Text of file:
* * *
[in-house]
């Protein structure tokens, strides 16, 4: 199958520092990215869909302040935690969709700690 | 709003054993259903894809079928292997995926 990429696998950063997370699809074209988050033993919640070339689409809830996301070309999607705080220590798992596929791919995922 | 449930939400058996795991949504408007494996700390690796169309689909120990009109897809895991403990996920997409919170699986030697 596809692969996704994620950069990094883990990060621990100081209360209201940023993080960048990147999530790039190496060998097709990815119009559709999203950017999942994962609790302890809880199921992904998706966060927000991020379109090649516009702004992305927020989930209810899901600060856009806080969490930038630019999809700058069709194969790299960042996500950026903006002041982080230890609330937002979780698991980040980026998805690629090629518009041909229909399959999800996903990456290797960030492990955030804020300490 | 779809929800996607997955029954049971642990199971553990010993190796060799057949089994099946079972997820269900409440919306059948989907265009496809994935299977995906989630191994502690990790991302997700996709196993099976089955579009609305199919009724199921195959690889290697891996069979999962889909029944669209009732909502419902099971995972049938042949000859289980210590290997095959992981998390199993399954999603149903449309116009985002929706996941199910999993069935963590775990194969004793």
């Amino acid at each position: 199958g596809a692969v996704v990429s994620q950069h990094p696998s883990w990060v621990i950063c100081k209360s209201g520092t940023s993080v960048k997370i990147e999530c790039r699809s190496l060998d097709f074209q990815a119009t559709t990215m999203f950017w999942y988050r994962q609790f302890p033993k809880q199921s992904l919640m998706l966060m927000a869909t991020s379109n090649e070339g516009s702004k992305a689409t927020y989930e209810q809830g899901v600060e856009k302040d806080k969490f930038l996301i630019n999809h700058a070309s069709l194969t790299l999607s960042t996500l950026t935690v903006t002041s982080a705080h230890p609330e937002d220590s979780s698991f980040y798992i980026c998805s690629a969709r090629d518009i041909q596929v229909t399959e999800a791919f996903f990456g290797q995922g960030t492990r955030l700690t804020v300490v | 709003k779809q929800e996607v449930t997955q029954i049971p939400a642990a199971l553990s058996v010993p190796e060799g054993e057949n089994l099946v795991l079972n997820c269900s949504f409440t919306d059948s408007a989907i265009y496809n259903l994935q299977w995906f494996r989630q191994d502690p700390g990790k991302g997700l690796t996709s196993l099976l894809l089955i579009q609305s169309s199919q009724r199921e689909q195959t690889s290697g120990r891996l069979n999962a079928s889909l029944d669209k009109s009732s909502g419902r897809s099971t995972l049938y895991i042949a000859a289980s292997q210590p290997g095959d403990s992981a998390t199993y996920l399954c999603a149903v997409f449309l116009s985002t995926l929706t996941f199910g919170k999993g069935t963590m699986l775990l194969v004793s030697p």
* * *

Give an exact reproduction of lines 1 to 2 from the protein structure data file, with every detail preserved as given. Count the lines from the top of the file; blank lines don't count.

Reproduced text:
[in-house]
């Protein structure tokens, strides 16, 4: 199958520092990215869909302040935690969709700690 | 709003054993259903894809079928292997995926 990429696998950063997370699809074209988050033993919640070339689409809830996301070309999607705080220590798992596929791919995922 | 449930939400058996795991949504408007494996700390690796169309689909120990009109897809895991403990996920997409919170699986030697 596809692969996704994620950069990094883990990060621990100081209360209201940023993080960048990147999530790039190496060998097709990815119009559709999203950017999942994962609790302890809880199921992904998706966060927000991020379109090649516009702004992305927020989930209810899901600060856009806080969490930038630019999809700058069709194969790299960042996500950026903006002041982080230890609330937002979780698991980040980026998805690629090629518009041909229909399959999800996903990456290797960030492990955030804020300490 | 779809929800996607997955029954049971642990199971553990010993190796060799057949089994099946079972997820269900409440919306059948989907265009496809994935299977995906989630191994502690990790991302997700996709196993099976089955579009609305199919009724199921195959690889290697891996069979999962889909029944669209009732909502419902099971995972049938042949000859289980210590290997095959992981998390199993399954999603149903449309116009985002929706996941199910999993069935963590775990194969004793």